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Neutralization of extracellular histones by sodium-Β-O-methyl cellobioside sulfate in septic shock.

BACKGROUND: Extracellular histones have been associated with severity and outcome in sepsis. The aim of the present study was to assess the effects of sodium-β-O-Methyl cellobioside sulfate (mCBS), a histone-neutralizing polyanion, on the severity and outcome of sepsis in an experimental model.

METHODS: This randomized placebo-controlled experimental study was performed in 24 mechanically ventilated female sheep. Sepsis was induced by fecal peritonitis. Animals were randomized to three groups: control, early treatment, and late treatment (n = 8 each). mCBS was given as a bolus (1 mg/kg) followed by a continuous infusion (1 mg/kg/h) just after sepsis induction in the early treatment group, and 4 h later in the late treatment group. Fluid administration and antimicrobial therapy were initiated 4 h T4 after feces injection, peritoneal lavage performed, and a norepinephrine infusion titrated to maintain mean arterial pressure (MAP) between 65-75 mmHg. The experiment was blinded and lasted maximum 24 h.

RESULTS: During the first 4 h, MAP remained > 65 mmHg in the early treatment group but decreased significantly in the others (p < 0.01 for interaction, median value at T4: (79 [70-90] mmHg for early treatment, 57 [70-90] mmHg for late treatment, and 55 [49-60] mmHg for the control group). mCBS-treated animals required significantly less norepinephrine to maintain MAP than controls (p < 0.01 for interaction) and had lower creatinine (p < 0.01), lactate (p < 0.01), and interleukin-6 (p < 0.01) levels, associated with reduced changes in H3.1 nucleosome levels (p = 0.02). Early treatment was associated with lower norepinephrine requirements than later treatment. Two control animals died; all the mCBS-treated animals survived.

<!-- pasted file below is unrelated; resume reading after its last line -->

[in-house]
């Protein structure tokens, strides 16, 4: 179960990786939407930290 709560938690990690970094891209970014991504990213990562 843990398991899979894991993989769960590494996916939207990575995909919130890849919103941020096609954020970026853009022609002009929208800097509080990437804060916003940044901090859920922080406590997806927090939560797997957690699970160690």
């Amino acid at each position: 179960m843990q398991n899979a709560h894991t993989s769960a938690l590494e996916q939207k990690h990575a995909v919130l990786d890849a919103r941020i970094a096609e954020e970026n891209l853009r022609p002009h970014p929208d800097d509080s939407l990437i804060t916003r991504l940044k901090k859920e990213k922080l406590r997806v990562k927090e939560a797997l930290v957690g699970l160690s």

CONCLUSIONS: Neutralization of extracellular histones with mCBS was associated with reduced norepinephrine requirements, improved tissue perfusion, less renal dysfunction, and lower circulating IL-6 in experimental septic shock and may represent a new therapeutic approach to be tested in clinical trials.

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